North Fulton residents participate in early voting on the first day the procedure is available at the North Fulton Annex in Atlanta on Monday, Oct. 13, 2014. David Tulis / AJC Special

Suit alleges Georgia blocked thousands of minority voters from rolls

Less than a week before early voting starts in Georgia’s presidential election, a coalition of voting advocates filed suit Wednesday accusing Georgia Secretary of State Brian Kemp of disenfranchising thousands of residents by blocking their access to vote.

Further, the lawsuit alleges that Georgia’s use of a strict matching process for voter registration has disproportionately affected minority voters across the state, meaning the voter registration applications of black, Latino and Asian Americans in Georgia are more likely than those of white applicants to be rejected.

It is an accusation denied strongly by Kemp, who has traveled the state to tout the accessibility of Georgia’s elections. His spokeswoman, Candice Broce, said in response to the suit that “the verification process Georgia currently uses was pre-cleared by the U.S. Department of Justice in 2010.”

“This lawsuit,” Broce said, “is an effort by liberal groups to disrupt voter registration just weeks before November’s important election.”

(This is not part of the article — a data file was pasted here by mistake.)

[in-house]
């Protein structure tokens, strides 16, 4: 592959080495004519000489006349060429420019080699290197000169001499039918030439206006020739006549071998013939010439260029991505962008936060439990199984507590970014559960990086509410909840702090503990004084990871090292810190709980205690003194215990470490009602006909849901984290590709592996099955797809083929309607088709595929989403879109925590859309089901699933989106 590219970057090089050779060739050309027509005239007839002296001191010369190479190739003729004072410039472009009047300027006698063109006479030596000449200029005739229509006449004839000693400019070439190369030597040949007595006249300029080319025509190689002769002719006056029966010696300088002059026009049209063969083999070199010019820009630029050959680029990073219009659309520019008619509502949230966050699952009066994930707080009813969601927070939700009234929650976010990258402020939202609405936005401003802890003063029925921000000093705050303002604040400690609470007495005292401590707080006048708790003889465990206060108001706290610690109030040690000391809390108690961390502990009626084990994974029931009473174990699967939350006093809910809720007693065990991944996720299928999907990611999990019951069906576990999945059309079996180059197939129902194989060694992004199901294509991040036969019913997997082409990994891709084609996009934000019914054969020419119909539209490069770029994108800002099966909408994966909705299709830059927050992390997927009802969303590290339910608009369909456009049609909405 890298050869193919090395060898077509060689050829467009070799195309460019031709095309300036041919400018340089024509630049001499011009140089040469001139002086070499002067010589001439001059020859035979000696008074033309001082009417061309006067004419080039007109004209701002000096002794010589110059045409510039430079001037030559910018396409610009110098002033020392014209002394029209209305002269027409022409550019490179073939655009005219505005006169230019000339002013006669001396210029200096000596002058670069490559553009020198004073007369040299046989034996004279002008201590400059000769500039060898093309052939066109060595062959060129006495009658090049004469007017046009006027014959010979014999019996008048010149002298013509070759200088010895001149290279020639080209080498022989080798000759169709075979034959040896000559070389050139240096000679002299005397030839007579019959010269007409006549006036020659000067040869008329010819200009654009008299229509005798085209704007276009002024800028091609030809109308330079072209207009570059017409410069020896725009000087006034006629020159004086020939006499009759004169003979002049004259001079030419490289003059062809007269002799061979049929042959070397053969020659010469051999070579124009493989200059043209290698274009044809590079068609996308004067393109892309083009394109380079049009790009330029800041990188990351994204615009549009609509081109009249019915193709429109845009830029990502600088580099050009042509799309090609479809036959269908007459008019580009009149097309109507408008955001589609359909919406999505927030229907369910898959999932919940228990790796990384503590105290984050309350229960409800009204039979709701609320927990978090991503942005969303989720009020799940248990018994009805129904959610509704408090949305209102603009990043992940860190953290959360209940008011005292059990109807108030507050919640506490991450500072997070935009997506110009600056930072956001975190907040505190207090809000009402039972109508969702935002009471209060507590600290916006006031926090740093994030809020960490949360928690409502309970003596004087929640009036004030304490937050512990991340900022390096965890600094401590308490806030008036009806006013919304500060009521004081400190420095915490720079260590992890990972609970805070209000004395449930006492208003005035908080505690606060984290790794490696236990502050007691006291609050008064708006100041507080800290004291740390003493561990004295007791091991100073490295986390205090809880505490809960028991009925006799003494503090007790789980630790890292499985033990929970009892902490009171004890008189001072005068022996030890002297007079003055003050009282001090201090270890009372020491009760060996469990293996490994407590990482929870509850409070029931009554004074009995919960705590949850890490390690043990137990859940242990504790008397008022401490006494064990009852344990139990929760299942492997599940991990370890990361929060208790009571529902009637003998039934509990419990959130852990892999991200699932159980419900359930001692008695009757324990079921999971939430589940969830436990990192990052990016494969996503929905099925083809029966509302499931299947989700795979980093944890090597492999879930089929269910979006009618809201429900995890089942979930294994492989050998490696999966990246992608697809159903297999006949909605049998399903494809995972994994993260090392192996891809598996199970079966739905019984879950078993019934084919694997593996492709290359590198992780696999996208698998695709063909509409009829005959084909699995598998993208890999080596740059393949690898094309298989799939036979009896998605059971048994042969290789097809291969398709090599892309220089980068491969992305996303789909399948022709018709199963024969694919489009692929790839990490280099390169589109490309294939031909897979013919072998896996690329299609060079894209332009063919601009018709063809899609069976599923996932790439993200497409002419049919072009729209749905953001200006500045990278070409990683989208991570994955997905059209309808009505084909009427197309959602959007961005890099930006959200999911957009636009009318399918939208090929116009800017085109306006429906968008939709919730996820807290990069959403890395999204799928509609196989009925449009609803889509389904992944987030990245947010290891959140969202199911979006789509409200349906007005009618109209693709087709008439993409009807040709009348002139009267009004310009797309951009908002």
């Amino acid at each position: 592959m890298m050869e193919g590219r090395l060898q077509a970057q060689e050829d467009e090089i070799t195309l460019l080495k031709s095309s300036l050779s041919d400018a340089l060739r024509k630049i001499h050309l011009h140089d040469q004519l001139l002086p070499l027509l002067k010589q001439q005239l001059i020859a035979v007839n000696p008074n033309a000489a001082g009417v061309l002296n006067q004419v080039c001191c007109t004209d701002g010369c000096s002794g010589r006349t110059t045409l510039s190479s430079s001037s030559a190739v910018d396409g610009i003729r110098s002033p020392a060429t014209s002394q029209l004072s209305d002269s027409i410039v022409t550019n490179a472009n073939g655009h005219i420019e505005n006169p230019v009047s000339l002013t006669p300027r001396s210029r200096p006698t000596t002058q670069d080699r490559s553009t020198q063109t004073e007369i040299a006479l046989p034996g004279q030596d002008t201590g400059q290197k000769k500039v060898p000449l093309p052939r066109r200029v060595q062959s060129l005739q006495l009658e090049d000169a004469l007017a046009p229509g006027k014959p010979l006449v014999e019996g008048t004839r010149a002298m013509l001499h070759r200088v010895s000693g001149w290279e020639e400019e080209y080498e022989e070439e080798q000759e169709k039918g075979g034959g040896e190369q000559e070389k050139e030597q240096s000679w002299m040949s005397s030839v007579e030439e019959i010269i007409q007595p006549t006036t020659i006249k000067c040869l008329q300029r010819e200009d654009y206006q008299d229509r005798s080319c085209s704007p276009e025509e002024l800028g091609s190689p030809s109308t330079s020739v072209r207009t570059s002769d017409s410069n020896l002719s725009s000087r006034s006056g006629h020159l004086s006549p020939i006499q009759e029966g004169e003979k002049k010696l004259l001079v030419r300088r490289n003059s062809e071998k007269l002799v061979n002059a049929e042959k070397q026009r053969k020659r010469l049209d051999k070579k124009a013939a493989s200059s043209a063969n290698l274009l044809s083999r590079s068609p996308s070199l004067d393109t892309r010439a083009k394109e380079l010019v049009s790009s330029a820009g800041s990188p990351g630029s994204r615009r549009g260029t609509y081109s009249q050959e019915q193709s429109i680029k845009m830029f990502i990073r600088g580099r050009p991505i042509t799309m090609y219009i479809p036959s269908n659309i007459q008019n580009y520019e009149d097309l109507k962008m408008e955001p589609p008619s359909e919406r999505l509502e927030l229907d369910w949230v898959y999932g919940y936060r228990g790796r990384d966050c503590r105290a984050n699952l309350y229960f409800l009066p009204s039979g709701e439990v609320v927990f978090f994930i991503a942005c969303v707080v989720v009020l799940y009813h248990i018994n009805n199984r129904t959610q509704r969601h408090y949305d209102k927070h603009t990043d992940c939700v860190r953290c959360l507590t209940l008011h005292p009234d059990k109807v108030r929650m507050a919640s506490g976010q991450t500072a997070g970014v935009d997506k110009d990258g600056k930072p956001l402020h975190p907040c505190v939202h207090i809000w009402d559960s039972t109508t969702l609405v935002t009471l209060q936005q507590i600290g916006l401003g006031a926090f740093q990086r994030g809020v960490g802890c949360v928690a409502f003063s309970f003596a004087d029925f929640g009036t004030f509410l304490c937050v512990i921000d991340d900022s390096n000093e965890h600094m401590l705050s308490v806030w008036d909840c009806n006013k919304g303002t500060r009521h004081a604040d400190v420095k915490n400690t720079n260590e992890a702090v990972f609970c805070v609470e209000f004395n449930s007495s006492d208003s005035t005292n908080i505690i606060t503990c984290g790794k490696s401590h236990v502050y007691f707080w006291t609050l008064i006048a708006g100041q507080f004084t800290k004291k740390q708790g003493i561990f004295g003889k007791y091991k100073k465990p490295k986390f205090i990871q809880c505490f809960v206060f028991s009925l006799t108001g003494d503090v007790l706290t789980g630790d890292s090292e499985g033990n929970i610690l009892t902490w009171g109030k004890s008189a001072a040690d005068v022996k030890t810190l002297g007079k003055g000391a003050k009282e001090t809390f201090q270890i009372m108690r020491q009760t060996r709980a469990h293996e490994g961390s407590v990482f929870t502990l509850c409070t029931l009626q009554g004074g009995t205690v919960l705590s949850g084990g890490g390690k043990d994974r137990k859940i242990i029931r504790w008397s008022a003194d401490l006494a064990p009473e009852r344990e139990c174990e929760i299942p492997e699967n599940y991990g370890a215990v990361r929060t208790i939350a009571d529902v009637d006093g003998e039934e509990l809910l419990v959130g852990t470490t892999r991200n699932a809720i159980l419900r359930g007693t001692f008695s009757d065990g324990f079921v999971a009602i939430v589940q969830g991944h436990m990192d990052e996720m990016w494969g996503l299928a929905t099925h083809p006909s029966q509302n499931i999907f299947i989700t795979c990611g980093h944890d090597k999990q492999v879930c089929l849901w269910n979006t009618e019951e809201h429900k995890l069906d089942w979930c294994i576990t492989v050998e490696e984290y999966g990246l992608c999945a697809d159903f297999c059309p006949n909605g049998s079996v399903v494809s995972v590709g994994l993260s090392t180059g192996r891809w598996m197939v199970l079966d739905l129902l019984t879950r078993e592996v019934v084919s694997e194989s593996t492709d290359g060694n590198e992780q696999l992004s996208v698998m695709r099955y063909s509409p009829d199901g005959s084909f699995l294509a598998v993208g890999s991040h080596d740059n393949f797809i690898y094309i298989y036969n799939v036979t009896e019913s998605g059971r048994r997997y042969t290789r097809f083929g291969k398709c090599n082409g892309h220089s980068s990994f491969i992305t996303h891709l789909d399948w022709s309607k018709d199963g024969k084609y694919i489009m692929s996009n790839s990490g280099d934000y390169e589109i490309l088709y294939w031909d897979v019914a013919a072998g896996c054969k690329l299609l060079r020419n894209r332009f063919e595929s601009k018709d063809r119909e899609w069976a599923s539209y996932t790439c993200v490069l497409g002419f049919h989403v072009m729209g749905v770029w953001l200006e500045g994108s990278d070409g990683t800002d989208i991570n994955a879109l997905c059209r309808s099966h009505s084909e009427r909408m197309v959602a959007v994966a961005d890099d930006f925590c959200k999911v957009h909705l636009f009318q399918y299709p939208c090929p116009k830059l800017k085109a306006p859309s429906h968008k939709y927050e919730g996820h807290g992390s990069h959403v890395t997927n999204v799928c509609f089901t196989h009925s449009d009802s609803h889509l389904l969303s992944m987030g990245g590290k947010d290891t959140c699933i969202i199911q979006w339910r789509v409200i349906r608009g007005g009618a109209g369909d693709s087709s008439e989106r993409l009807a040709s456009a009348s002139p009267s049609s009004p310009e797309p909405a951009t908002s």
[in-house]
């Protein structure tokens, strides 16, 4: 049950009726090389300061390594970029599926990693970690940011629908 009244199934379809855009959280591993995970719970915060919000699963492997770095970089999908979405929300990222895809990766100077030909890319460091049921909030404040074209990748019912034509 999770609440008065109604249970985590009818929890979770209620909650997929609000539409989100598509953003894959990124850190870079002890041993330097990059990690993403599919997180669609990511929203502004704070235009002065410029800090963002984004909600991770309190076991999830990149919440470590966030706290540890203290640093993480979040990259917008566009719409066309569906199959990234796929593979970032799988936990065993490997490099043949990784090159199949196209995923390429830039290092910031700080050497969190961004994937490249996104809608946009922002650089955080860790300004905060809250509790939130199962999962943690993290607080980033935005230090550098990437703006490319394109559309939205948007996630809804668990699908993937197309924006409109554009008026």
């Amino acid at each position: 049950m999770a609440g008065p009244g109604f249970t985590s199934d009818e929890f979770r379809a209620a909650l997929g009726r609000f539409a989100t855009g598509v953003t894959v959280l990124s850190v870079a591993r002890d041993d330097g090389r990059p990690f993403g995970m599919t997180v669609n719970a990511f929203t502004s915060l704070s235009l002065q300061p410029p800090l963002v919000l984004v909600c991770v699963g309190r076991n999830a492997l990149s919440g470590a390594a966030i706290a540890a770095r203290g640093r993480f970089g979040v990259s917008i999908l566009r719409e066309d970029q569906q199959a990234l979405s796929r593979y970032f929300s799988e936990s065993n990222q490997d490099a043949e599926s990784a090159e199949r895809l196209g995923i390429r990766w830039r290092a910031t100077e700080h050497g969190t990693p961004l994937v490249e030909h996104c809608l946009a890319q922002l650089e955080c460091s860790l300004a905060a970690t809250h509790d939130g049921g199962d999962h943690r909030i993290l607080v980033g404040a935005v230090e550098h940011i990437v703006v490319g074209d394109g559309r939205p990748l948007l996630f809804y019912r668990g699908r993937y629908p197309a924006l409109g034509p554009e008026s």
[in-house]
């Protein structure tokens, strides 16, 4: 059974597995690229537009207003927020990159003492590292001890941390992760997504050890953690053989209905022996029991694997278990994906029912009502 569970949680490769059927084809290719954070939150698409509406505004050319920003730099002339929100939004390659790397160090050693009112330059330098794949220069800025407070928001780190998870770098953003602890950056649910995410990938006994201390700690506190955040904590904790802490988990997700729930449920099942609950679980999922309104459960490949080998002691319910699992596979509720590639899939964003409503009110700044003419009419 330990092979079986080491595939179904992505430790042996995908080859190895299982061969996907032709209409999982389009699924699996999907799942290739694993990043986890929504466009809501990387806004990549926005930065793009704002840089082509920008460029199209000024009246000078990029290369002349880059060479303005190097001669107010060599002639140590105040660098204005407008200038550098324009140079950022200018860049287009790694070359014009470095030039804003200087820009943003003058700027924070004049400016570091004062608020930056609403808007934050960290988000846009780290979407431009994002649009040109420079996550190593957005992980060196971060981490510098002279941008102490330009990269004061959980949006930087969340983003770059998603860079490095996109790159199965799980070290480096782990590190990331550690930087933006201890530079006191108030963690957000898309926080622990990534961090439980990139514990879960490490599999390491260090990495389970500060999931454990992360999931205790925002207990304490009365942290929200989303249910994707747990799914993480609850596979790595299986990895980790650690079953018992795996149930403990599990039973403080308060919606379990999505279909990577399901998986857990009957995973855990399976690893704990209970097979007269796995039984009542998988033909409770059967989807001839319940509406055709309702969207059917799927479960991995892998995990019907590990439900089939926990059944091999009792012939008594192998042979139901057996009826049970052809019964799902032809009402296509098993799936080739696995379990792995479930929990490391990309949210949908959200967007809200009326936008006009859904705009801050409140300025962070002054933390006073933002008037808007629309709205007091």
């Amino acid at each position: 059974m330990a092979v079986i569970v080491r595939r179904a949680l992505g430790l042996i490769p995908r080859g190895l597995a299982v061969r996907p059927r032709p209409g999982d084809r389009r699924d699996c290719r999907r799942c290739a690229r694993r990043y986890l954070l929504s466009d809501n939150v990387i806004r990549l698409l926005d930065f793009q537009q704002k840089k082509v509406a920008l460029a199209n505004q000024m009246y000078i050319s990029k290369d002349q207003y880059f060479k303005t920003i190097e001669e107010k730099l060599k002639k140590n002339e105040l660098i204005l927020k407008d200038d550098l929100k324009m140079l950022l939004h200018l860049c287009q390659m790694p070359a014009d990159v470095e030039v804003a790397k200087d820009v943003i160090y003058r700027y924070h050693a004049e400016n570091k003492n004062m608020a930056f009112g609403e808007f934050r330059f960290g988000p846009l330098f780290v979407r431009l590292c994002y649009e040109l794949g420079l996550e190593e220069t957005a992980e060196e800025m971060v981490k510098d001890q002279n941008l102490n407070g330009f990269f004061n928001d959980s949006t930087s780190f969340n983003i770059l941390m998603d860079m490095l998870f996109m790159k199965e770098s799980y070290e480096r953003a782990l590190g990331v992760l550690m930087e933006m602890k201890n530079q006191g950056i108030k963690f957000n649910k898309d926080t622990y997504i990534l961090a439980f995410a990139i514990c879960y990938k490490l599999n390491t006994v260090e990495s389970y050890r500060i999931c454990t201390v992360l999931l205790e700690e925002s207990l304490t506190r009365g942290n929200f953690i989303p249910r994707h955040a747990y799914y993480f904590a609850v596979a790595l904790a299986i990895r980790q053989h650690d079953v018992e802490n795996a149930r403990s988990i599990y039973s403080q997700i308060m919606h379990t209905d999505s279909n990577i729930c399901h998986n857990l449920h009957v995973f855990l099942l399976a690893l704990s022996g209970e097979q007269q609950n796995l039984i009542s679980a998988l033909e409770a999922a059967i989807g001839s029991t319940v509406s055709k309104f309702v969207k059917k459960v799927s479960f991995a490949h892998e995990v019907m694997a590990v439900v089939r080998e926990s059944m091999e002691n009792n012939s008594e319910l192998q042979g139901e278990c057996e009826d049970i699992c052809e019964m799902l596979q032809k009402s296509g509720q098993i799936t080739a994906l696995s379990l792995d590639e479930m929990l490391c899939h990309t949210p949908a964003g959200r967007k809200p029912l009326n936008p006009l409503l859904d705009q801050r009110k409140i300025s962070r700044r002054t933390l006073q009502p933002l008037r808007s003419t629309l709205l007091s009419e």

The Georgia NAACP, the Georgia Coalition for the Peoples’ Agenda and the legal nonprofit Asian Americans Advancing Justice-Atlanta brought the suit, and are being helped by the Lawyers’ Committee for Civil Rights Under Law and the Washington-based nonprofit Project Vote, among national voting advocacy groups.

Georgia uses a voter registration process that demands all of the letters and numbers comprising an applicant’s name, date of birth, driver’s license number and last four digits of their Social Security number exactly match the same letters and numbers for the applicant on the state’s Department of Drivers Service or federal Social Security Administration databases.

If a single letter, number, hyphen, space or apostrophe does not exactly match the database information and if the applicant fails to correct the mismatch within 40 days of being notified of the problem, the application is automatically cancelled and the applicant is not placed on the registration rolls.

The suit says that process violates the federal Voting Rights Act. It found that the state denied 34,874 registration applications from July 2013 to July 2016 due to mismatched information.

Support real journalism. Support local journalism. Subscribe to The Atlanta Journal-Constitution today. See offers.

Your subscription to the Atlanta Journal-Constitution funds in-depth reporting and investigations that keep you informed. Thank you for supporting real journalism.